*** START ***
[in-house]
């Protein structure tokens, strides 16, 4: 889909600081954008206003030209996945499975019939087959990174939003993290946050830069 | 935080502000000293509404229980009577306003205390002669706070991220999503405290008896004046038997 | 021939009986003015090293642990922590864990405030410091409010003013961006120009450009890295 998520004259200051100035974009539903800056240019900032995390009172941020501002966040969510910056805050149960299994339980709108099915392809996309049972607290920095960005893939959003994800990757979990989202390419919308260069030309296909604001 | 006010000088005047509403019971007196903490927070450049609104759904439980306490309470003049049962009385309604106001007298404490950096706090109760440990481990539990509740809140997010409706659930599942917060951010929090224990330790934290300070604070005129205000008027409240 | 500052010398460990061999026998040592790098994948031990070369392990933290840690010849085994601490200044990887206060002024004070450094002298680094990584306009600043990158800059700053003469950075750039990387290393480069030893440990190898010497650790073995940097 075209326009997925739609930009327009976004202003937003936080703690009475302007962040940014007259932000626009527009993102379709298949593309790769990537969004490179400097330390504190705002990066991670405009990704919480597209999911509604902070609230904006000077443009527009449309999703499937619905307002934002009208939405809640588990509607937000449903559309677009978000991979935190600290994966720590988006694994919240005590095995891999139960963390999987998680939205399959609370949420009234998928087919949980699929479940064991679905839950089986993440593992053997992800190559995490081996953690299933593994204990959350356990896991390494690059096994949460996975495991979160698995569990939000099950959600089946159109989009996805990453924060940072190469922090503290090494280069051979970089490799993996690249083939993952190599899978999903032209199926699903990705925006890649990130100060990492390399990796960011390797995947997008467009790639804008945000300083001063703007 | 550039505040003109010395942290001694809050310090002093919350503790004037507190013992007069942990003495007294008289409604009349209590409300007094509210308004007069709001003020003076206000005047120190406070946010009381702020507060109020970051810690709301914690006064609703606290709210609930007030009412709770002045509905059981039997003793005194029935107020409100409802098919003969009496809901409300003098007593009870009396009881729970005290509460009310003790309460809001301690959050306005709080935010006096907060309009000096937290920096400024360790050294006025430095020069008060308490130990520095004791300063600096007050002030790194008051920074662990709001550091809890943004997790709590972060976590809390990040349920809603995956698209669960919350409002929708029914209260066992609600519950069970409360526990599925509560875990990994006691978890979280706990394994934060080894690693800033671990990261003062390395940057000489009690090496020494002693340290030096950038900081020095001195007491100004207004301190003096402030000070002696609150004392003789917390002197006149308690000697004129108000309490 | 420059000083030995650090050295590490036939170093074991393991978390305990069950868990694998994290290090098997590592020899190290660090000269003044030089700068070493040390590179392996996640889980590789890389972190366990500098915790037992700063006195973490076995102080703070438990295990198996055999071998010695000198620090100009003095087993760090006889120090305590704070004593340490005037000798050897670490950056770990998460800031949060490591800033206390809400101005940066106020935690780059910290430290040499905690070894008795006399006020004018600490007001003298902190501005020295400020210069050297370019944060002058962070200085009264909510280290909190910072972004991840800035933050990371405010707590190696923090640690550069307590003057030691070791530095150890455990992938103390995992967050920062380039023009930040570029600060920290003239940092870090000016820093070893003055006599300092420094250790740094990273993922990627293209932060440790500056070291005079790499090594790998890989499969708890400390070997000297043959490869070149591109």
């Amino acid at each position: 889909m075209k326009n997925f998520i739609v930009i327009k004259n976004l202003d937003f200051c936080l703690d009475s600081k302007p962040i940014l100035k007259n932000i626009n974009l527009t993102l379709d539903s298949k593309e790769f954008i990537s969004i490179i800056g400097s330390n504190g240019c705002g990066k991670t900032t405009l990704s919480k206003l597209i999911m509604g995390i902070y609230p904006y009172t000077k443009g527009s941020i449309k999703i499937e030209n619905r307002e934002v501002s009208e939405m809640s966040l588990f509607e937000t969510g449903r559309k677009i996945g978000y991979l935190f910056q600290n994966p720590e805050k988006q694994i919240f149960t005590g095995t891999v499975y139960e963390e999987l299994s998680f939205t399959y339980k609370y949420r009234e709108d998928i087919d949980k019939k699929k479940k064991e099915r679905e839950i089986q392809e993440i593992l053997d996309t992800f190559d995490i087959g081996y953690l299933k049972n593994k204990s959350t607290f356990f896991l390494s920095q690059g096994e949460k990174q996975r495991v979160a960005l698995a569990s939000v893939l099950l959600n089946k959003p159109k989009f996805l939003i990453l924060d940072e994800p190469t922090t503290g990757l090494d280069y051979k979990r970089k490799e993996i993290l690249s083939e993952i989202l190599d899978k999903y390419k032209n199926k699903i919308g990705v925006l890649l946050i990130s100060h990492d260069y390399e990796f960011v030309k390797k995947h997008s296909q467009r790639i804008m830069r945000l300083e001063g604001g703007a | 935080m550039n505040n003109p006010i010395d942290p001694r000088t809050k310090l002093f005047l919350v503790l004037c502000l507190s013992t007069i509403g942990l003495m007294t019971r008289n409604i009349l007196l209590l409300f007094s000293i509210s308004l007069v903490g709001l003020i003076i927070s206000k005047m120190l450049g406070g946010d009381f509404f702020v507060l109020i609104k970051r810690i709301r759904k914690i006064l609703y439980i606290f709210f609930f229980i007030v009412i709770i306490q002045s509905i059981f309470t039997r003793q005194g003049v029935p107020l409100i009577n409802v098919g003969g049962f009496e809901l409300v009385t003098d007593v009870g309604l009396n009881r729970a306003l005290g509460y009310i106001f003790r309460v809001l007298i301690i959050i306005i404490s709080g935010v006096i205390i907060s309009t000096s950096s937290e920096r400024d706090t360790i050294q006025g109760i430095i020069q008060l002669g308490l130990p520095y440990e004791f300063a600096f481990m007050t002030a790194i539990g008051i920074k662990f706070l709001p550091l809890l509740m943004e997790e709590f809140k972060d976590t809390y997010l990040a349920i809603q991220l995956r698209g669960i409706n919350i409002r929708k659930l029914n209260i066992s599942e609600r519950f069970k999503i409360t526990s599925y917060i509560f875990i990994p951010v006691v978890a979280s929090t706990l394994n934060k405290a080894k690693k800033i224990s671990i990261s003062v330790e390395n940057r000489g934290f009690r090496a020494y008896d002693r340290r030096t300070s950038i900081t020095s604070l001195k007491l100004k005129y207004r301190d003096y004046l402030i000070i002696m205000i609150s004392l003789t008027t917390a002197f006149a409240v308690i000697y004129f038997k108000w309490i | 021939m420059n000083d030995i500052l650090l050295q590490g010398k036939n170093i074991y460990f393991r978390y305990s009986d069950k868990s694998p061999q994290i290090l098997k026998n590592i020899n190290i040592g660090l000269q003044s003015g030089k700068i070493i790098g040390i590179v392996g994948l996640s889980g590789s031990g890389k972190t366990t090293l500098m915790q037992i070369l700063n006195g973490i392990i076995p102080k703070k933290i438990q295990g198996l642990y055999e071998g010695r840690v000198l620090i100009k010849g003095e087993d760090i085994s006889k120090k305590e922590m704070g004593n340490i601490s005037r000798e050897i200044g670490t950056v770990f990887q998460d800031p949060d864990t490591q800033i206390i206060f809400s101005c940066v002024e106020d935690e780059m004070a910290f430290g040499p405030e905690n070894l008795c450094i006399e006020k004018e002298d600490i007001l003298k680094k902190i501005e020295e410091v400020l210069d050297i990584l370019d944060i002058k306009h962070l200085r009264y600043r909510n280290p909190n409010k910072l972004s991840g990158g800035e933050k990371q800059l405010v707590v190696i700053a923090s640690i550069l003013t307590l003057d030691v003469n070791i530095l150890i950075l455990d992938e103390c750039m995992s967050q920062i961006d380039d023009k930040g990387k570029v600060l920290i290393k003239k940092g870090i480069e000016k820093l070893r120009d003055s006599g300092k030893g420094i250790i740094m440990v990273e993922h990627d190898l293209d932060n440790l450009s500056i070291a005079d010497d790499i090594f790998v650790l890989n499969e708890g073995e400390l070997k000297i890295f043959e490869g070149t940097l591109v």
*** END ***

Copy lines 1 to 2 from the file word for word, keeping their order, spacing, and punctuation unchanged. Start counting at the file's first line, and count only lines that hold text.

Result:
[in-house]
């Protein structure tokens, strides 16, 4: 889909600081954008206003030209996945499975019939087959990174939003993290946050830069 | 935080502000000293509404229980009577306003205390002669706070991220999503405290008896004046038997 | 021939009986003015090293642990922590864990405030410091409010003013961006120009450009890295 998520004259200051100035974009539903800056240019900032995390009172941020501002966040969510910056805050149960299994339980709108099915392809996309049972607290920095960005893939959003994800990757979990989202390419919308260069030309296909604001 | 006010000088005047509403019971007196903490927070450049609104759904439980306490309470003049049962009385309604106001007298404490950096706090109760440990481990539990509740809140997010409706659930599942917060951010929090224990330790934290300070604070005129205000008027409240 | 500052010398460990061999026998040592790098994948031990070369392990933290840690010849085994601490200044990887206060002024004070450094002298680094990584306009600043990158800059700053003469950075750039990387290393480069030893440990190898010497650790073995940097 075209326009997925739609930009327009976004202003937003936080703690009475302007962040940014007259932000626009527009993102379709298949593309790769990537969004490179400097330390504190705002990066991670405009990704919480597209999911509604902070609230904006000077443009527009449309999703499937619905307002934002009208939405809640588990509607937000449903559309677009978000991979935190600290994966720590988006694994919240005590095995891999139960963390999987998680939205399959609370949420009234998928087919949980699929479940064991679905839950089986993440593992053997992800190559995490081996953690299933593994204990959350356990896991390494690059096994949460996975495991979160698995569990939000099950959600089946159109989009996805990453924060940072190469922090503290090494280069051979970089490799993996690249083939993952190599899978999903032209199926699903990705925006890649990130100060990492390399990796960011390797995947997008467009790639804008945000300083001063703007 | 550039505040003109010395942290001694809050310090002093919350503790004037507190013992007069942990003495007294008289409604009349209590409300007094509210308004007069709001003020003076206000005047120190406070946010009381702020507060109020970051810690709301914690006064609703606290709210609930007030009412709770002045509905059981039997003793005194029935107020409100409802098919003969009496809901409300003098007593009870009396009881729970005290509460009310003790309460809001301690959050306005709080935010006096907060309009000096937290920096400024360790050294006025430095020069008060308490130990520095004791300063600096007050002030790194008051920074662990709001550091809890943004997790709590972060976590809390990040349920809603995956698209669960919350409002929708029914209260066992609600519950069970409360526990599925509560875990990994006691978890979280706990394994934060080894690693800033671990990261003062390395940057000489009690090496020494002693340290030096950038900081020095001195007491100004207004301190003096402030000070002696609150004392003789917390002197006149308690000697004129108000309490 | 420059000083030995650090050295590490036939170093074991393991978390305990069950868990694998994290290090098997590592020899190290660090000269003044030089700068070493040390590179392996996640889980590789890389972190366990500098915790037992700063006195973490076995102080703070438990295990198996055999071998010695000198620090100009003095087993760090006889120090305590704070004593340490005037000798050897670490950056770990998460800031949060490591800033206390809400101005940066106020935690780059910290430290040499905690070894008795006399006020004018600490007001003298902190501005020295400020210069050297370019944060002058962070200085009264909510280290909190910072972004991840800035933050990371405010707590190696923090640690550069307590003057030691070791530095150890455990992938103390995992967050920062380039023009930040570029600060920290003239940092870090000016820093070893003055006599300092420094250790740094990273993922990627293209932060440790500056070291005079790499090594790998890989499969708890400390070997000297043959490869070149591109």